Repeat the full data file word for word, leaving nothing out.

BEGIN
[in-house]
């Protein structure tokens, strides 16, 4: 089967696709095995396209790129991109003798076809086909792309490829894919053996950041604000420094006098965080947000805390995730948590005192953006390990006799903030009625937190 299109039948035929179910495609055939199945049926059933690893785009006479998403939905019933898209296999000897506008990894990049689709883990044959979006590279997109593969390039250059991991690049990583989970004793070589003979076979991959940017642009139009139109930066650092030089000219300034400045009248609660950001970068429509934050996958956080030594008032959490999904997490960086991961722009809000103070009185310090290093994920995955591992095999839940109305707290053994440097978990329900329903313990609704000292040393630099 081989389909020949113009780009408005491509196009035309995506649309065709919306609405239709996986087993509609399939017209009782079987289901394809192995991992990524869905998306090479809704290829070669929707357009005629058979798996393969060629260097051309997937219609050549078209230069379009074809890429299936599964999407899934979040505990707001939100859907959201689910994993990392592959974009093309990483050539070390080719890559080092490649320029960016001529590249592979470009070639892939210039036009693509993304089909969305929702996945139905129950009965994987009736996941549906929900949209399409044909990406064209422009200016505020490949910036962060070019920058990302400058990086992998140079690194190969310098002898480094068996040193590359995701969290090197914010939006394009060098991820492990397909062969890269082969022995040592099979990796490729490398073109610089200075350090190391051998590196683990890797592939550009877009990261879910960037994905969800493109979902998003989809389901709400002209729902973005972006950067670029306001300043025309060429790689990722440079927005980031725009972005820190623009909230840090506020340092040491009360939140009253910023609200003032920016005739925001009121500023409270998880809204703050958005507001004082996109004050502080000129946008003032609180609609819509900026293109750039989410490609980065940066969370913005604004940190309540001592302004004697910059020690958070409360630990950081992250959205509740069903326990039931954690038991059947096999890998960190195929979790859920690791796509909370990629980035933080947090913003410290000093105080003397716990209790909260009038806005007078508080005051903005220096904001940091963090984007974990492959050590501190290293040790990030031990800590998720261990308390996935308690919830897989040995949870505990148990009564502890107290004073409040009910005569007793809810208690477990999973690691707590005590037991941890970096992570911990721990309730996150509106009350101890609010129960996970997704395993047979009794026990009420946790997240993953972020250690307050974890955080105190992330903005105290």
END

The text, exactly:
[in-house]
């Protein structure tokens, strides 16, 4: 089967696709095995396209790129991109003798076809086909792309490829894919053996950041604000420094006098965080947000805390995730948590005192953006390990006799903030009625937190 299109039948035929179910495609055939199945049926059933690893785009006479998403939905019933898209296999000897506008990894990049689709883990044959979006590279997109593969390039250059991991690049990583989970004793070589003979076979991959940017642009139009139109930066650092030089000219300034400045009248609660950001970068429509934050996958956080030594008032959490999904997490960086991961722009809000103070009185310090290093994920995955591992095999839940109305707290053994440097978990329900329903313990609704000292040393630099 081989389909020949113009780009408005491509196009035309995506649309065709919306609405239709996986087993509609399939017209009782079987289901394809192995991992990524869905998306090479809704290829070669929707357009005629058979798996393969060629260097051309997937219609050549078209230069379009074809890429299936599964999407899934979040505990707001939100859907959201689910994993990392592959974009093309990483050539070390080719890559080092490649320029960016001529590249592979470009070639892939210039036009693509993304089909969305929702996945139905129950009965994987009736996941549906929900949209399409044909990406064209422009200016505020490949910036962060070019920058990302400058990086992998140079690194190969310098002898480094068996040193590359995701969290090197914010939006394009060098991820492990397909062969890269082969022995040592099979990796490729490398073109610089200075350090190391051998590196683990890797592939550009877009990261879910960037994905969800493109979902998003989809389901709400002209729902973005972006950067670029306001300043025309060429790689990722440079927005980031725009972005820190623009909230840090506020340092040491009360939140009253910023609200003032920016005739925001009121500023409270998880809204703050958005507001004082996109004050502080000129946008003032609180609609819509900026293109750039989410490609980065940066969370913005604004940190309540001592302004004697910059020690958070409360630990950081992250959205509740069903326990039931954690038991059947096999890998960190195929979790859920690791796509909370990629980035933080947090913003410290000093105080003397716990209790909260009038806005007078508080005051903005220096904001940091963090984007974990492959050590501190290293040790990030031990800590998720261990308390996935308690919830897989040995949870505990148990009564502890107290004073409040009910005569007793809810208690477990999973690691707590005590037991941890970096992570911990721990309730996150509106009350101890609010129960996970997704395993047979009794026990009420946790997240993953972020250690307050974890955080105190992330903005105290």